Rent Shop Volunteer Join

Q. Who is Mr. Smarty Plants?

A: There are those who suspect Wildflower Center volunteers are the culpable and capable culprits. Yet, others think staff members play some, albeit small, role. You can torture us with your plant questions, but we will never reveal the Green Guru's secret identity.

Help us grow by giving to the Plant Database Fund or by becoming a member

Did you know you can access the Native Plant Information Network with your web-enabled smartphone?

Share

Ask Mr. Smarty Plants

Ask Mr. Smarty Plants is a free service provided by the staff and volunteers at the Lady Bird Johnson Wildflower Center.

Search Smarty Plants
See a list of all Smarty Plants questions

Please forgive us, but Mr. Smarty Plants has been overwhelmed by a flood of mail and must take a break for awhile to catch up. We hope to be accepting new questions again soon. Thank you!

Need help with plant identification, visit the plant identification page.

 
rate this answer
Not Yet Rated

Tuesday - August 03, 2010

From: Abington, MA
Region: Northeast
Topic: Herbs/Forbs
Title: Perennial for cemetery plot in Massachusetts
Answered by: Nan Hampton

QUESTION:

What perennial would work well in a cemetery plot that has very dry sun?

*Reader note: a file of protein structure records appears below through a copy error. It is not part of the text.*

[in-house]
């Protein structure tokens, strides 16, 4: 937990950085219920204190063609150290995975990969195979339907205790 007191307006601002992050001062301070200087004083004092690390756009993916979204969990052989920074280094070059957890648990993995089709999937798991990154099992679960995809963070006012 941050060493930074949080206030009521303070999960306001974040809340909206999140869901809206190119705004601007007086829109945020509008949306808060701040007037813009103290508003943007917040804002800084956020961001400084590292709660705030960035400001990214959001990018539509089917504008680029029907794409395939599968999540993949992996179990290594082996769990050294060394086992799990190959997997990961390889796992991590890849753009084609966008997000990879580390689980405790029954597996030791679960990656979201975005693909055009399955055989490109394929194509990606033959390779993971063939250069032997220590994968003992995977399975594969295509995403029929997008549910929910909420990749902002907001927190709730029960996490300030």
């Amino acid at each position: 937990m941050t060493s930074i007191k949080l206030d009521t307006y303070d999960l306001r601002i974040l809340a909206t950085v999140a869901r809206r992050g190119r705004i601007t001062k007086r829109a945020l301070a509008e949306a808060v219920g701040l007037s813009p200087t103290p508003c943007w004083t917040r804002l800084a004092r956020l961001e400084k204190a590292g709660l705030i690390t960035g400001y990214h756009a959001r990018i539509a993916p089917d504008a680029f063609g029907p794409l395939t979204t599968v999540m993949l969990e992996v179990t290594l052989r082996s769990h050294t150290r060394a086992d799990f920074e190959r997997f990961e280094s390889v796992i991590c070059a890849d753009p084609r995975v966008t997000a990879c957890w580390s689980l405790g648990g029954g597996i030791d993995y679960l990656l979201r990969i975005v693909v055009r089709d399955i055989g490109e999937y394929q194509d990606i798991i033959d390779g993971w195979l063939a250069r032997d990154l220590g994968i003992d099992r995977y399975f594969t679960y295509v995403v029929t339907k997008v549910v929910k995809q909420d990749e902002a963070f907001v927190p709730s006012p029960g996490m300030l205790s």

ANSWER:

First, you should check with the authorities that own or manage the cemetery to be sure what, if anything, you can plant.  Then, if they do allow plants, it would be a good idea to read this page and see what can happen with plants that flourish and obscure the gravestone and spread to other graves. Now, after you've checked out these sources, here are a few suggestions for native plants for your gravesite in the sun in Massachusetts:

Herbaceous perennials

Asclepias tuberosa (butterfly milkweed)

Coreopsis lanceolata (lanceleaf tickseed)

Lupinus perennis (sundial lupine)

Monarda fistulosa (wild bergamot)

Phlox subulata (moss phlox)

Rudbeckia hirta (blackeyed Susan)

Small Shrubs

Ceanothus herbaceus (Jersey tea)

Dasiphora fruticosa ssp. floribunda (shrubby cinquefoil)

Here are photos from our Image Gallery:


Asclepias tuberosa

Coreopsis lanceolata

Lupinus perennis

Monarda fistulosa

Phlox subulata

Rudbeckia hirta

Ceanothus herbaceus

Dasiphora fruticosa ssp. floribunda

 

 

More Herbs/Forbs Questions

Short flowering plant that will grow in sand in Black Creek WI
June 03, 2010 - I would like to know what kind of flowering plant would grow good in sand? A short plant.
view the full question and answer

Low maintenance, low growing native plants
August 21, 2007 - Mr. Smarty Plants, Could you recommend several low growing easy to maintain plants for planting next to our house. The area for the plants is next to the house(white stone) in between the house and t...
view the full question and answer

Failure of tall garden phlox buds to open in St. Louis MO
July 30, 2009 - Why won't the buds of my tall garden phlox open? Plants are apparently healthy, no powdery mildew or visible insects, foliage looks great and buds are profuse but they don't open. I have two clumps ...
view the full question and answer

Plants for steep bank in Pennsylvania
July 12, 2011 - What do I do with a very steep bank with hard clay soil to stop erosion and to look nice. Is there a ground cover that would help?
view the full question and answer

What are the Native Dianthus?
October 03, 2015 - What species of Dianthus is native to North America?
view the full question and answer

Support the Wildflower Center by Donating Online or Becoming a Member today.